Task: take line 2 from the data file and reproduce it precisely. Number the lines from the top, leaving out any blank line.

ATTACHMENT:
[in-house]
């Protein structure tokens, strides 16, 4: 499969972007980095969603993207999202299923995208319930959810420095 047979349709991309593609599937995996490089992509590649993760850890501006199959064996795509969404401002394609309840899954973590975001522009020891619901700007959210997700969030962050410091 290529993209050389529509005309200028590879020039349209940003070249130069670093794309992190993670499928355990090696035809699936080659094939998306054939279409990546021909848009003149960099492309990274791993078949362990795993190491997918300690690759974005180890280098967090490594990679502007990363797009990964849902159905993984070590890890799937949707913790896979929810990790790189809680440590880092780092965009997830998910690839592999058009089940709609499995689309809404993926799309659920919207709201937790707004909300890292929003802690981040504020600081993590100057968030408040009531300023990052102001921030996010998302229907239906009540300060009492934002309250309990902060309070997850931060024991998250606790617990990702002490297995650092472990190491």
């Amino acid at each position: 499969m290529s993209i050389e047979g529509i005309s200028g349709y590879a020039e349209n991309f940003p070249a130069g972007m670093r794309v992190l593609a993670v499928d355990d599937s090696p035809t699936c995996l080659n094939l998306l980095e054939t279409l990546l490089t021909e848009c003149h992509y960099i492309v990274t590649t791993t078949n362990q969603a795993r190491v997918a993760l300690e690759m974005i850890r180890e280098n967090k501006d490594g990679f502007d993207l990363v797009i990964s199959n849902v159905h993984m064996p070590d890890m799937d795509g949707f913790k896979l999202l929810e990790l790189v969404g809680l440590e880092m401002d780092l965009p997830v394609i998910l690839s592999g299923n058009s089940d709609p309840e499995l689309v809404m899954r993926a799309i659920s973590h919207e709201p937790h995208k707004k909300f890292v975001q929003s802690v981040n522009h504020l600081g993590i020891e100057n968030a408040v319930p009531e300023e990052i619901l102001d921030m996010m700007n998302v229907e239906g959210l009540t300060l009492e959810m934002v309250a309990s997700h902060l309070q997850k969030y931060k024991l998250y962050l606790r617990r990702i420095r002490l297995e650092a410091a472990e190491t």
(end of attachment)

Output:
């Protein structure tokens, strides 16, 4: 499969972007980095969603993207999202299923995208319930959810420095 047979349709991309593609599937995996490089992509590649993760850890501006199959064996795509969404401002394609309840899954973590975001522009020891619901700007959210997700969030962050410091 290529993209050389529509005309200028590879020039349209940003070249130069670093794309992190993670499928355990090696035809699936080659094939998306054939279409990546021909848009003149960099492309990274791993078949362990795993190491997918300690690759974005180890280098967090490594990679502007990363797009990964849902159905993984070590890890799937949707913790896979929810990790790189809680440590880092780092965009997830998910690839592999058009089940709609499995689309809404993926799309659920919207709201937790707004909300890292929003802690981040504020600081993590100057968030408040009531300023990052102001921030996010998302229907239906009540300060009492934002309250309990902060309070997850931060024991998250606790617990990702002490297995650092472990190491």